The Wiley-Blackwell Handbook of Operant and Classical Conditioning

By Frances K. McSweeney; Eric S. Murphy | Go to book overview

23
Precision Teaching:
The Legacy of Ogden Lindsley

Kent Johnson and Elizabeth M. Street


What Is Precision Teaching?

Precision Teaching (PT) is a monitoring, practice, and decision-making technology for improving performance of any kind. Ogden Lindsley and his students at the University of Kansas developed PT in the 1960s. However, its seed had been planted during and immediately after Lindsley’s time as a student in B. F. Skinner’s laboratory at Harvard in the 1950s (Potts, Eshleman, & Cooper, 1993).

PT technology sets frequency goals or aims for individual student performance on well-calibrated curriculum pinpoints. Learners then practice the performance specified by the pinpoint in a series of timings. Typically 1–5 minutes in length, timings of performance on academic skills1 may be as short as 10 seconds (sometimes called a sprint) or as long as 15 minutes or more. The frequency of performance that occurs in a timing is plotted on a specialized graph. Teachers, peers, and learners themselves observe performance over a series of timings to assess the impact of interventions, review performance celeration—the rate of change in performance across time––and make further instructional or practice modifications based on the degree to which the learner is making progress toward frequency and celeration aims.2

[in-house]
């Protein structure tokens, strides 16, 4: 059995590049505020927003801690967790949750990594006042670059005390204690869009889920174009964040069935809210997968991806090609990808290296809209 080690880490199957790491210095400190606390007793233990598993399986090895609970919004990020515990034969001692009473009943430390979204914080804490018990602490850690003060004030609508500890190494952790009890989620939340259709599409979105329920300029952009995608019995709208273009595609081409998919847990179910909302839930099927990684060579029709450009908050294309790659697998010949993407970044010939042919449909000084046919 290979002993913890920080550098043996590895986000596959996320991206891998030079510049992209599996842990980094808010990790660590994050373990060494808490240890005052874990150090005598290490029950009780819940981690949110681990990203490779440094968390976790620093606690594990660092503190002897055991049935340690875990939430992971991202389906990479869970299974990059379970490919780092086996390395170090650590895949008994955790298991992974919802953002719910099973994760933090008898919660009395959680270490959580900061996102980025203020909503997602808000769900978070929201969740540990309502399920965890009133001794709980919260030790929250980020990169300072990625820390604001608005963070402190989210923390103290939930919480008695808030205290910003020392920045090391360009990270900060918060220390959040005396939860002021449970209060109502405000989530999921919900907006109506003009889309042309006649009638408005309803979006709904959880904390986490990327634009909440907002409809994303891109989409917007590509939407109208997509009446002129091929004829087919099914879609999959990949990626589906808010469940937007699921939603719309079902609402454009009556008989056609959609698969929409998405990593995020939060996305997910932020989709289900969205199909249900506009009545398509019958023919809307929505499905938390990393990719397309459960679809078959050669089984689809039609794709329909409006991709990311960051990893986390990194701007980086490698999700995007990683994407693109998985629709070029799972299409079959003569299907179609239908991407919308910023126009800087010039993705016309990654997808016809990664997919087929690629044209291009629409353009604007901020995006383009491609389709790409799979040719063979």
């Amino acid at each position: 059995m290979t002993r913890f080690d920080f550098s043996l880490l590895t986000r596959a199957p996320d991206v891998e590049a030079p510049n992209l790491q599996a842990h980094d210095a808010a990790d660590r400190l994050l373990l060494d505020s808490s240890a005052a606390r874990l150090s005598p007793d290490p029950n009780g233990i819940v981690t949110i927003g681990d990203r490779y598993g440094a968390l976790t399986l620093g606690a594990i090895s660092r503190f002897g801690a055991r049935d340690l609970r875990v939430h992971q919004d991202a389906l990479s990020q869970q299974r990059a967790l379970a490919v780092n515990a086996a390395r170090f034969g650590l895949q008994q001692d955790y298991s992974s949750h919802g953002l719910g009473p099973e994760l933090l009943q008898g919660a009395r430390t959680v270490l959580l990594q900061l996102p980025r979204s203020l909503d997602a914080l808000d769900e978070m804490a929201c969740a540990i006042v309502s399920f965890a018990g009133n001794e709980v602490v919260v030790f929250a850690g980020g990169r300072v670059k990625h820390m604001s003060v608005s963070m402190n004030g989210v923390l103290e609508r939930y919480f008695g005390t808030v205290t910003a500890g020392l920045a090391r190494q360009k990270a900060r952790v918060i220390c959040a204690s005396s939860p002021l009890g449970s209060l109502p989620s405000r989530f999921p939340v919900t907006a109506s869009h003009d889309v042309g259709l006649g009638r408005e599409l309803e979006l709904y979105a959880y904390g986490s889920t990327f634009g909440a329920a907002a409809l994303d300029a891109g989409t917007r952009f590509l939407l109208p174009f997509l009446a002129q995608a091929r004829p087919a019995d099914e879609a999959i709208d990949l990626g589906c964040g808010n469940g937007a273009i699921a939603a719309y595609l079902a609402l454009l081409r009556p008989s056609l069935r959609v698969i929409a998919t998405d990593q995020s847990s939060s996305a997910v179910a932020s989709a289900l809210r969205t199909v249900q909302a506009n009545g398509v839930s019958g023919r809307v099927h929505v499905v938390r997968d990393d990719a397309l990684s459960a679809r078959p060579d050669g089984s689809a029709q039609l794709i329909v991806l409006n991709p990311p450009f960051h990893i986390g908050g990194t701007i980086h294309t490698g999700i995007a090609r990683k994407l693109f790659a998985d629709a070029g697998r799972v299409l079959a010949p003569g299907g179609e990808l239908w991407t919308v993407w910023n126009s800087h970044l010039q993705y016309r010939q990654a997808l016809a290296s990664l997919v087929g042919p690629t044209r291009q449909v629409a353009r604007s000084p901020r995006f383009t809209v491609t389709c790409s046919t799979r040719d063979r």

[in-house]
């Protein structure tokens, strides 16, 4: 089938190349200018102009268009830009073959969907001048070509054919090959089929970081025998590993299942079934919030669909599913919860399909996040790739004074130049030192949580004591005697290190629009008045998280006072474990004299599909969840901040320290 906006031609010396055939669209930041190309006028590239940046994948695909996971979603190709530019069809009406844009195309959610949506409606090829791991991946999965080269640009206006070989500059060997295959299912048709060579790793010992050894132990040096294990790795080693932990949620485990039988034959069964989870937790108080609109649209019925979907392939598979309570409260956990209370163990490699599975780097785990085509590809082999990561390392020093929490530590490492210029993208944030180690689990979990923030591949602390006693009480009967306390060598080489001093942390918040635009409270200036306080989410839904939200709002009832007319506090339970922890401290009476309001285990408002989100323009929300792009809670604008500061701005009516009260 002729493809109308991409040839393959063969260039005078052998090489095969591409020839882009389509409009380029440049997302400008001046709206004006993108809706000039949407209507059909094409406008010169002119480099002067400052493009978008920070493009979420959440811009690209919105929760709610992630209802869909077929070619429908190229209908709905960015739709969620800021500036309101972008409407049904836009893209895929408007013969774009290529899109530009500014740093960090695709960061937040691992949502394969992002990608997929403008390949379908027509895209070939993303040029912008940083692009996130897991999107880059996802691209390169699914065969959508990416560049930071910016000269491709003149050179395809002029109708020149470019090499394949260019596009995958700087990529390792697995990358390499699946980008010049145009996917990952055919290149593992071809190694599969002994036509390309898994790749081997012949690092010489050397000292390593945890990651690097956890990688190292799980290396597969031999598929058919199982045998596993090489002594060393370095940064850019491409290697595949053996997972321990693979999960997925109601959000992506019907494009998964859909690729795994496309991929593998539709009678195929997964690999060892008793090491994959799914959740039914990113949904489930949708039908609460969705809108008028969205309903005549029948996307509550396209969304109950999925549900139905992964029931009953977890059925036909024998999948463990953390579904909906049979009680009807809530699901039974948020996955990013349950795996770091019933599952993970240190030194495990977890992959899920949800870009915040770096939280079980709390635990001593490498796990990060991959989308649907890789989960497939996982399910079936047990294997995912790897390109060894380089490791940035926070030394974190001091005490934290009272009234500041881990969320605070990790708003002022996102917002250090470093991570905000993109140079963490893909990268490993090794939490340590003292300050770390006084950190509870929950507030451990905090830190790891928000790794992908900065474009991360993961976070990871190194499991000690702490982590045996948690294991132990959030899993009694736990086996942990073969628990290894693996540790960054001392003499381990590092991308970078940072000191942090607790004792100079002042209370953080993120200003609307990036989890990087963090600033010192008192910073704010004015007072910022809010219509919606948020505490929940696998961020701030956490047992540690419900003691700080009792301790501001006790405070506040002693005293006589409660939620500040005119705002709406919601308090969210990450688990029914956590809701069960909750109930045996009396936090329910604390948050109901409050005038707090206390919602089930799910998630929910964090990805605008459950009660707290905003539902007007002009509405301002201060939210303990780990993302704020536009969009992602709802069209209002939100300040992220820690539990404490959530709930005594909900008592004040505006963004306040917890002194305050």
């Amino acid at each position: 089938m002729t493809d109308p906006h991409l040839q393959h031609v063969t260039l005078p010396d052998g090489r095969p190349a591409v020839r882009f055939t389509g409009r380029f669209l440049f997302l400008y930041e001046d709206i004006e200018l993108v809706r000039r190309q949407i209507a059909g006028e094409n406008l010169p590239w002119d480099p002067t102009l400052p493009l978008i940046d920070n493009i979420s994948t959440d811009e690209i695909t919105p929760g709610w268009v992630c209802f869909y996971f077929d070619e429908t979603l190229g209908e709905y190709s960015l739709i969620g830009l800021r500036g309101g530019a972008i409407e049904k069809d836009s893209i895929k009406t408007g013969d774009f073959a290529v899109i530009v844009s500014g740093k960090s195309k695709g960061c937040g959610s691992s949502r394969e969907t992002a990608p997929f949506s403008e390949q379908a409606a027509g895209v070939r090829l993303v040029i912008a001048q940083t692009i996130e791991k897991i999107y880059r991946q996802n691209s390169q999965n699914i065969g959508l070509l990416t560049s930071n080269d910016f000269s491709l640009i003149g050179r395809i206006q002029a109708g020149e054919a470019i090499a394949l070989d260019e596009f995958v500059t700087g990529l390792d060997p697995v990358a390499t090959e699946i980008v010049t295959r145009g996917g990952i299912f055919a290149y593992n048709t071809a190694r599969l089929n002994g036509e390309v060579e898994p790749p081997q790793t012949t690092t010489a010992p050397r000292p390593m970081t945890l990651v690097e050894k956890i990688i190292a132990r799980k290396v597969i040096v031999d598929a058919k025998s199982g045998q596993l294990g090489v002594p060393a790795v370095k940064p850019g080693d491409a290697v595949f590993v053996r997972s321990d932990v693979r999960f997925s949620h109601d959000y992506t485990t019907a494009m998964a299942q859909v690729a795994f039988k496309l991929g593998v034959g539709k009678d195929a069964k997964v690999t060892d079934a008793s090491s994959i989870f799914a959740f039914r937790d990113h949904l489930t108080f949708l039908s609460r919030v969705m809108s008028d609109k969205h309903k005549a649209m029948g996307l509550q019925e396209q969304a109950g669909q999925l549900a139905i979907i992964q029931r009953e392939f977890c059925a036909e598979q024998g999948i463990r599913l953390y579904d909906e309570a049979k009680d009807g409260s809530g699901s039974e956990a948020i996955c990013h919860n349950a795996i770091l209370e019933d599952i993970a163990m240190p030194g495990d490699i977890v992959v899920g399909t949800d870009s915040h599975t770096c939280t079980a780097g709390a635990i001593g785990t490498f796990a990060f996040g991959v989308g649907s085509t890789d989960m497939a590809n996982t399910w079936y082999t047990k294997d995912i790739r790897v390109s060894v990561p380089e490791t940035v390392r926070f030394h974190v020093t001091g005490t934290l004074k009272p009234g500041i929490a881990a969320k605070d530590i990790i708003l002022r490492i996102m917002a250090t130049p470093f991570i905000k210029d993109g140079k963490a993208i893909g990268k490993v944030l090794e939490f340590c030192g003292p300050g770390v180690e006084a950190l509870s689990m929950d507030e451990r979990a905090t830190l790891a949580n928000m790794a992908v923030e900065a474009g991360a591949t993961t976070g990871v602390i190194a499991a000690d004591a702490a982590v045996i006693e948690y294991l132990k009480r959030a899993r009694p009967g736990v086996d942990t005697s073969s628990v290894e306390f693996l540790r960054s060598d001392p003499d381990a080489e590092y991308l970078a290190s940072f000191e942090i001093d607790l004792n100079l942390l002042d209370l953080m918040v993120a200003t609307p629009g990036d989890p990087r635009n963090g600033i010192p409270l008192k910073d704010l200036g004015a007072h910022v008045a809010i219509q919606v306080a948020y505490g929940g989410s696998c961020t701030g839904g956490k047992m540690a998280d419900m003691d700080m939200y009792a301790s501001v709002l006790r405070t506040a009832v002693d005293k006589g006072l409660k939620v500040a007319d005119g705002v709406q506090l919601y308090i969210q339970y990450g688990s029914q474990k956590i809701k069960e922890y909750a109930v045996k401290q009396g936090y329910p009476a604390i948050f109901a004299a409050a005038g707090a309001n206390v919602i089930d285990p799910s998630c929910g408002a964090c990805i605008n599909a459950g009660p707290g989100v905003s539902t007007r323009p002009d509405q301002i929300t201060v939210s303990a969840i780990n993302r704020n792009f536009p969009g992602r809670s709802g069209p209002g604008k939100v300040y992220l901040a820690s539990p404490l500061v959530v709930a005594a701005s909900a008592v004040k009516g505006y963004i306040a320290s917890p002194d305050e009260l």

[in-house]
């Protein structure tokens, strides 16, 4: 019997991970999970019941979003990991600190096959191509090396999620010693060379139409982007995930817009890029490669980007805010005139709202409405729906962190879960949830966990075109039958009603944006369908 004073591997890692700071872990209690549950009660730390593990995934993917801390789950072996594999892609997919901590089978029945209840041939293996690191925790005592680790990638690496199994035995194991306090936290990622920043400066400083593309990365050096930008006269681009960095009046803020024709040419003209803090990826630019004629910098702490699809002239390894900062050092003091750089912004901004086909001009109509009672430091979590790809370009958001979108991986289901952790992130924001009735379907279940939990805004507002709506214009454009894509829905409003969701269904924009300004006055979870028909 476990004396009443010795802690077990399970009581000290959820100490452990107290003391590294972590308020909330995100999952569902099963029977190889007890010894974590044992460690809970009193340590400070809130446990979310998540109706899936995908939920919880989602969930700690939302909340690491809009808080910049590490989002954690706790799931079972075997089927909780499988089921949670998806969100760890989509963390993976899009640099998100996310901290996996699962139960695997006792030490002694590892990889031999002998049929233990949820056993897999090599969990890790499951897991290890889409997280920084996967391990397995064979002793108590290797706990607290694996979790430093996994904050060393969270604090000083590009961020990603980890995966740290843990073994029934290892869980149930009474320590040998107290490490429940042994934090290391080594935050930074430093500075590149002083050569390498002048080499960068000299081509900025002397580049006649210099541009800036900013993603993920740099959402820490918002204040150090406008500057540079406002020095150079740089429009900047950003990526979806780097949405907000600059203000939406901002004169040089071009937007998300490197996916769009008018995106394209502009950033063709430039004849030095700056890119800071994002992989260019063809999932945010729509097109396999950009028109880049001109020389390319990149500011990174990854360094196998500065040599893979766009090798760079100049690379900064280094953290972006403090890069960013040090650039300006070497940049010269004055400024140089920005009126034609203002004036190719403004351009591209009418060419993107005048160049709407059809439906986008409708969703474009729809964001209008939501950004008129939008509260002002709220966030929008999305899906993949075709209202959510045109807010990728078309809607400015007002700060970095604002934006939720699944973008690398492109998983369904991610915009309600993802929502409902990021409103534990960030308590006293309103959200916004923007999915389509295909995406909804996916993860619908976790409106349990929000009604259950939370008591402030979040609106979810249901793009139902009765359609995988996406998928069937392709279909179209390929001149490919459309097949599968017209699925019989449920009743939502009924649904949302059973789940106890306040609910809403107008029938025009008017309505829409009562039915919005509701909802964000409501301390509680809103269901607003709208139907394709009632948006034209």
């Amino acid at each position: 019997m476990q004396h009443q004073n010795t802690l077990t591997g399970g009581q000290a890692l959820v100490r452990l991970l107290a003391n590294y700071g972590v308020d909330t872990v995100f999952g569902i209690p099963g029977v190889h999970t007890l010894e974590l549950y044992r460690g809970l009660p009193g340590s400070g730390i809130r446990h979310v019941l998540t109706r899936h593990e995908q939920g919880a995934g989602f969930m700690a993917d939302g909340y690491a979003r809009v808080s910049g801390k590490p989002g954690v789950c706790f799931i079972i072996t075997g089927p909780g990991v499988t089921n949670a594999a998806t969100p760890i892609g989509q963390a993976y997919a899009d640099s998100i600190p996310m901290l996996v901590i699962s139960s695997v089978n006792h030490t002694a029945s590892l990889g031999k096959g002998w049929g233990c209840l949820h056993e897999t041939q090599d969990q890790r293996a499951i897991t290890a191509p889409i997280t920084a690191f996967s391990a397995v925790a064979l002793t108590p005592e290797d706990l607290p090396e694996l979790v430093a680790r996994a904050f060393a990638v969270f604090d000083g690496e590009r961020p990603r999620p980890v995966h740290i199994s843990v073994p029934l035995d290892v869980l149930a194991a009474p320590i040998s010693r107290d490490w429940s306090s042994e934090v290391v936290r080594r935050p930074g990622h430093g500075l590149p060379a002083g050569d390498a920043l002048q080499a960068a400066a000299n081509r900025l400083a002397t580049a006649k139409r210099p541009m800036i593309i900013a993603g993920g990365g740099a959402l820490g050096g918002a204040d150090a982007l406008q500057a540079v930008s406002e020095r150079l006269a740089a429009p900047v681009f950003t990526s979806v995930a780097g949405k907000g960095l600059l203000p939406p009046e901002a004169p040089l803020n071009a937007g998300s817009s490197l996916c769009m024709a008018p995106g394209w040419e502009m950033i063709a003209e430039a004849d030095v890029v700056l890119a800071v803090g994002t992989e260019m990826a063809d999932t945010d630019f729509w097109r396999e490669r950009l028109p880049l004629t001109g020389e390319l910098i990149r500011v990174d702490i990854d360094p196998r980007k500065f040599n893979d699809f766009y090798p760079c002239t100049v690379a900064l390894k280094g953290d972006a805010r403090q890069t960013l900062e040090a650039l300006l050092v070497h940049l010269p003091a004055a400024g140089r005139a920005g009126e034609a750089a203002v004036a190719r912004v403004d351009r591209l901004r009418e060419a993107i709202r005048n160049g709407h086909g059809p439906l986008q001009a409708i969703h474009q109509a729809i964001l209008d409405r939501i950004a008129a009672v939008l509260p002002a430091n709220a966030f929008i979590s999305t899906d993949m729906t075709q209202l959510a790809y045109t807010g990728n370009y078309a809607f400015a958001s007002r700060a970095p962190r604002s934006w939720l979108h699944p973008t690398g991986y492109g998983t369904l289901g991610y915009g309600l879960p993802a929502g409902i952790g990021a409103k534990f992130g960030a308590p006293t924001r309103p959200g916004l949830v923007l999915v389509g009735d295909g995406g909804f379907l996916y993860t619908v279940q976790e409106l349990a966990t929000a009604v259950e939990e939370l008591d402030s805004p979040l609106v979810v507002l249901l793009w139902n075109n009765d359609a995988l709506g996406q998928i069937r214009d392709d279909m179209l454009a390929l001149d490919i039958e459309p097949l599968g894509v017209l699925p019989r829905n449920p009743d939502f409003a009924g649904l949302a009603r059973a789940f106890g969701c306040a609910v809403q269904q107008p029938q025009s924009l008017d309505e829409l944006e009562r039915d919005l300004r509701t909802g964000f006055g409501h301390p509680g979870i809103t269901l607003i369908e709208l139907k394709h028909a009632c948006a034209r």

Johnson and Street (2013) have expanded a motto developed by Lindsley (1972, 1990)—pinpoint; measure; chart; decide; try, try again—to describe the steps in the pure, general case of PT. They include: (1) specifying a learning objective or pinpoint, (2) arranging materials and procedures for learning and practicing the pinpoint, including slicing the pinpoint into smaller sub-skills as necessary, (3) timing the learner’s performance and counting its frequency, (4) charting the learner’s performance, (5) reviewing performance trends on the chart, and (6) making decisions about interventions as needed to improve its growth in frequency and celeration.

Behavior analysts and psychologists may be confused about the definition of the term frequency in PT. It is primarily a semantic issue. Whereas Skinner used the more

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